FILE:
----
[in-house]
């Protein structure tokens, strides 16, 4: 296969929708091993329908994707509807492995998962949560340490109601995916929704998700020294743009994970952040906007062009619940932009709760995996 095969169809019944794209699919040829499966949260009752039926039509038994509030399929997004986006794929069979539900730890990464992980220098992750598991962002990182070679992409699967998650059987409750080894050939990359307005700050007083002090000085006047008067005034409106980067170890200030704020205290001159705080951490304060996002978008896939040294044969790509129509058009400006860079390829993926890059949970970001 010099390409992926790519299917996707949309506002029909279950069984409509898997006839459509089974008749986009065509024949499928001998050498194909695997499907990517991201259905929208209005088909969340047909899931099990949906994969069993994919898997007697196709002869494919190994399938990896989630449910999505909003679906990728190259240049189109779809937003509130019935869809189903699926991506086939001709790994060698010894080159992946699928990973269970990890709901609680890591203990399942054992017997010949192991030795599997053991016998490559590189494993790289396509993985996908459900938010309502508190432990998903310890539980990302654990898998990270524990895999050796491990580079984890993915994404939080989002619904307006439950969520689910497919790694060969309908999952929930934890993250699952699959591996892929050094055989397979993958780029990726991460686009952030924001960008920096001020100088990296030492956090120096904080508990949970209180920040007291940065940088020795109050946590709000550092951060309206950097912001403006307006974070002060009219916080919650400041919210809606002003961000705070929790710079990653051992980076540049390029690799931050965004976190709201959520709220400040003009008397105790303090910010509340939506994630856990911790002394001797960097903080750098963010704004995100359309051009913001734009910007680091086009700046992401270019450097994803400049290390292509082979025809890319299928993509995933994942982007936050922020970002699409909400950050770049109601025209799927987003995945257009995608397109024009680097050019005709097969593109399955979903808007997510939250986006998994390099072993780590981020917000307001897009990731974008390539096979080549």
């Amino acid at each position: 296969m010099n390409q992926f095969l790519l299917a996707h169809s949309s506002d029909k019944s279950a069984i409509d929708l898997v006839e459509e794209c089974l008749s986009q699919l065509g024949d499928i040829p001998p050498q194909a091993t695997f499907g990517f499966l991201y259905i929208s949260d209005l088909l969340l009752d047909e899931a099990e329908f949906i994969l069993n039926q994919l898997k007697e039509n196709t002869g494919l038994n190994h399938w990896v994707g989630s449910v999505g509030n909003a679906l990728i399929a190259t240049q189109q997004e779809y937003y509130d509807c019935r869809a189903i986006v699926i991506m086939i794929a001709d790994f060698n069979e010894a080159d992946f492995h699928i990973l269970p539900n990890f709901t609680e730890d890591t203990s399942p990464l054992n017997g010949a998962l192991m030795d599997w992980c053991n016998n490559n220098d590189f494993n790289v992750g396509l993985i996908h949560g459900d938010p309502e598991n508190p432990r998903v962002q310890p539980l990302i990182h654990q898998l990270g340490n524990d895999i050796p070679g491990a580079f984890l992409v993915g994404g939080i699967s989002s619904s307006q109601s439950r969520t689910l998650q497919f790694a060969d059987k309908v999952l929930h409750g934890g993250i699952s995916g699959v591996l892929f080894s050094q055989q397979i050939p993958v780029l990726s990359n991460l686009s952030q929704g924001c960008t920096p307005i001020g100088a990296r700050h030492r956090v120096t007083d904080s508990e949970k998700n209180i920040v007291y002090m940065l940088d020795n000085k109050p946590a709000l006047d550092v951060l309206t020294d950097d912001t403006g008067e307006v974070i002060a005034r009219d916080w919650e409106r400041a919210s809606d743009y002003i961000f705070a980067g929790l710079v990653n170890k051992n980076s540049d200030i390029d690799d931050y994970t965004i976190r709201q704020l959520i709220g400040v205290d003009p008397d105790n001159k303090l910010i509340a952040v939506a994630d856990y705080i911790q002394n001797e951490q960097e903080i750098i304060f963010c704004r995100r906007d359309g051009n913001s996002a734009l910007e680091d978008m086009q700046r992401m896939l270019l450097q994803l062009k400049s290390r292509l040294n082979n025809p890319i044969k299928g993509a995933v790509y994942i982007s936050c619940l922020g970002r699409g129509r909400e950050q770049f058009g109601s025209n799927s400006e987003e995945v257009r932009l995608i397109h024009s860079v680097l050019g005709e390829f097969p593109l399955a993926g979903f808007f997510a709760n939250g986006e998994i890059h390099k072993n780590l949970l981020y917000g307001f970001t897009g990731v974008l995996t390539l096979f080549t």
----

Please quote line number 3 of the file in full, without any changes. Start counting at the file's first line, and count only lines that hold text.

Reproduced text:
């Amino acid at each position: 296969m010099n390409q992926f095969l790519l299917a996707h169809s949309s506002d029909k019944s279950a069984i409509d929708l898997v006839e459509e794209c089974l008749s986009q699919l065509g024949d499928i040829p001998p050498q194909a091993t695997f499907g990517f499966l991201y259905i929208s949260d209005l088909l969340l009752d047909e899931a099990e329908f949906i994969l069993n039926q994919l898997k007697e039509n196709t002869g494919l038994n190994h399938w990896v994707g989630s449910v999505g509030n909003a679906l990728i399929a190259t240049q189109q997004e779809y937003y509130d509807c019935r869809a189903i986006v699926i991506m086939i794929a001709d790994f060698n069979e010894a080159d992946f492995h699928i990973l269970p539900n990890f709901t609680e730890d890591t203990s399942p990464l054992n017997g010949a998962l192991m030795d599997w992980c053991n016998n490559n220098d590189f494993n790289v992750g396509l993985i996908h949560g459900d938010p309502e598991n508190p432990r998903v962002q310890p539980l990302i990182h654990q898998l990270g340490n524990d895999i050796p070679g491990a580079f984890l992409v993915g994404g939080i699967s989002s619904s307006q109601s439950r969520t689910l998650q497919f790694a060969d059987k309908v999952l929930h409750g934890g993250i699952s995916g699959v591996l892929f080894s050094q055989q397979i050939p993958v780029l990726s990359n991460l686009s952030q929704g924001c960008t920096p307005i001020g100088a990296r700050h030492r956090v120096t007083d904080s508990e949970k998700n209180i920040v007291y002090m940065l940088d020795n000085k109050p946590a709000l006047d550092v951060l309206t020294d950097d912001t403006g008067e307006v974070i002060a005034r009219d916080w919650e409106r400041a919210s809606d743009y002003i961000f705070a980067g929790l710079v990653n170890k051992n980076s540049d200030i390029d690799d931050y994970t965004i976190r709201q704020l959520i709220g400040v205290d003009p008397d105790n001159k303090l910010i509340a952040v939506a994630d856990y705080i911790q002394n001797e951490q960097e903080i750098i304060f963010c704004r995100r906007d359309g051009n913001s996002a734009l910007e680091d978008m086009q700046r992401m896939l270019l450097q994803l062009k400049s290390r292509l040294n082979n025809p890319i044969k299928g993509a995933v790509y994942i982007s936050c619940l922020g970002r699409g129509r909400e950050q770049f058009g109601s025209n799927s400006e987003e995945v257009r932009l995608i397109h024009s860079v680097l050019g005709e390829f097969p593109l399955a993926g979903f808007f997510a709760n939250g986006e998994i890059h390099k072993n780590l949970l981020y917000g307001f970001t897009g990731v974008l995996t390539l096979f080549t």